UBC Theses and Dissertations

UBC Theses Logo

UBC Theses and Dissertations

The use of air bubblers to prevent shoaling at wharves in navigable rivers Ages, Alard Berend


The Fraser-Surrey Wharf, situated on the left bank of the Main Arm of the Fraser River just downstream of New Westminster, B.C., has been subject to severe shoaling during annual freshets, ever since its construction in 1926. This has seriously hampered shipping and caused a loss in revenue. In the summer of 1965, Professor E. S. Pretious of the Civil Engineering Department, the University of British Columbia, was approached by the Fraser River Harbour Commissioners (owners of the wharf) to investigate the feasibility of employing air-bubblers to prevent shoaling in the approaches to the wharf. The project study was chosen as a thesis topic by the author, under the supervision of Professor Pretious. The research which was subsequently undertaken involved the theory underlying the interaction between air-bubbles and water; laboratory experiments to measure upward water velocities induced by rising air-bubbles; settling velocities of the bed-sand found in front of the wharf, and the critical tractive shear stresses for impending motion of the bed material. In the field, the hydraulic slopes of the water surface at the wharf was measured to determine if the conditions for bed-load movement existed; river current velocities were measured (surface and sub-surface); weekly, controlled, sounding surveys were carried out in addition to a number of sediment sampling surveys and float studies, to determine flow patterns. Bubbler hoses were designed and prepared in the Hydraulics Laboratory of the University of British Columbia and subsequently installed at the wharf. They were kept operating throughout the major part of the 1966 freshet (May, June, July). Recommendations for improved designs and further research are also made.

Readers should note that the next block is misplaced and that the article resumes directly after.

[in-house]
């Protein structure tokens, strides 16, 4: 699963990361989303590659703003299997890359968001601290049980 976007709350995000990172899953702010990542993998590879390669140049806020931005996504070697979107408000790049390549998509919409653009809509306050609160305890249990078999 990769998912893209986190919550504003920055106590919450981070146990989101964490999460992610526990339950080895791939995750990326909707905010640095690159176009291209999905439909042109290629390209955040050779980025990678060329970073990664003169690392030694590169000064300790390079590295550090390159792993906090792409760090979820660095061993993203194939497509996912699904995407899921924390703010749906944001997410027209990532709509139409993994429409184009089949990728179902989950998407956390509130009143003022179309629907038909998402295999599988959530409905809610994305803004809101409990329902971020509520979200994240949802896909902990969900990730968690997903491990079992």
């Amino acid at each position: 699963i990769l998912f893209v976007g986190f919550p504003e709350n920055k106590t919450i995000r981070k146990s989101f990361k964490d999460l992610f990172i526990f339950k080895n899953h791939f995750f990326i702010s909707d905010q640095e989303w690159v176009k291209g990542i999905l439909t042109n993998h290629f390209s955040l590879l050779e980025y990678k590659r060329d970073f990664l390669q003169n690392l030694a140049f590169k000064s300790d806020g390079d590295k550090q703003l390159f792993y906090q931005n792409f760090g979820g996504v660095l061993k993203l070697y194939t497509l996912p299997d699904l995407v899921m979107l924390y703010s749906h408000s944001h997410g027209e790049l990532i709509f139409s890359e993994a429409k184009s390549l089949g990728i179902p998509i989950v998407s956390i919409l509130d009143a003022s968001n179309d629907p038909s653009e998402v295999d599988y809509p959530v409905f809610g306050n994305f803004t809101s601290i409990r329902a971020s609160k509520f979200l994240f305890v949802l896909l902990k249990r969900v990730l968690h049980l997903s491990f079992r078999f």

Item Media

Item Citations and Data


For non-commercial purposes only, such as research, private study and education. Additional conditions apply, see Terms of Use https://open.library.ubc.ca/terms_of_use.